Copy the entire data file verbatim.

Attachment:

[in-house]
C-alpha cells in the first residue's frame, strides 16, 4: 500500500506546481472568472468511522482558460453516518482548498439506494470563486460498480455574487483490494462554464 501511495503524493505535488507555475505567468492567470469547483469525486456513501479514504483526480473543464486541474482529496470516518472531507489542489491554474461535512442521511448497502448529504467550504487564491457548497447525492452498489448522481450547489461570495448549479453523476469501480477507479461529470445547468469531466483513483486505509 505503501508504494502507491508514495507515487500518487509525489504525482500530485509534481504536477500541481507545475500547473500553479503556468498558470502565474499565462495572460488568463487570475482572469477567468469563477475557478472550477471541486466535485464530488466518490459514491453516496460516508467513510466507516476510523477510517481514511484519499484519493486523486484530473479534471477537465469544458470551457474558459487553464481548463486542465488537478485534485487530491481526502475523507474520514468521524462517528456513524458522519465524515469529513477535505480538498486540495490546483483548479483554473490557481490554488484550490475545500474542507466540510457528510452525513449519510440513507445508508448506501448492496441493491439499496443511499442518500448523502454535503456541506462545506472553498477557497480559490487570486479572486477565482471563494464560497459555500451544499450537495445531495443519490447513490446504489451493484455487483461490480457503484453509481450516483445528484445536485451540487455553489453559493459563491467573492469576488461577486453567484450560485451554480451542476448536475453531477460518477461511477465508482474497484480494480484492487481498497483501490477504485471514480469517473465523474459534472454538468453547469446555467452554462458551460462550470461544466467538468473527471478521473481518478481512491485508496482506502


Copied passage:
[in-house]
C-alpha cells in the first residue's frame, strides 16, 4: 500500500506546481472568472468511522482558460453516518482548498439506494470563486460498480455574487483490494462554464 501511495503524493505535488507555475505567468492567470469547483469525486456513501479514504483526480473543464486541474482529496470516518472531507489542489491554474461535512442521511448497502448529504467550504487564491457548497447525492452498489448522481450547489461570495448549479453523476469501480477507479461529470445547468469531466483513483486505509 505503501508504494502507491508514495507515487500518487509525489504525482500530485509534481504536477500541481507545475500547473500553479503556468498558470502565474499565462495572460488568463487570475482572469477567468469563477475557478472550477471541486466535485464530488466518490459514491453516496460516508467513510466507516476510523477510517481514511484519499484519493486523486484530473479534471477537465469544458470551457474558459487553464481548463486542465488537478485534485487530491481526502475523507474520514468521524462517528456513524458522519465524515469529513477535505480538498486540495490546483483548479483554473490557481490554488484550490475545500474542507466540510457528510452525513449519510440513507445508508448506501448492496441493491439499496443511499442518500448523502454535503456541506462545506472553498477557497480559490487570486479572486477565482471563494464560497459555500451544499450537495445531495443519490447513490446504489451493484455487483461490480457503484453509481450516483445528484445536485451540487455553489453559493459563491467573492469576488461577486453567484450560485451554480451542476448536475453531477460518477461511477465508482474497484480494480484492487481498497483501490477504485471514480469517473465523474459534472454538468453547469446555467452554462458551460462550470461544466467538468473527471478521473481518478481512491485508496482506502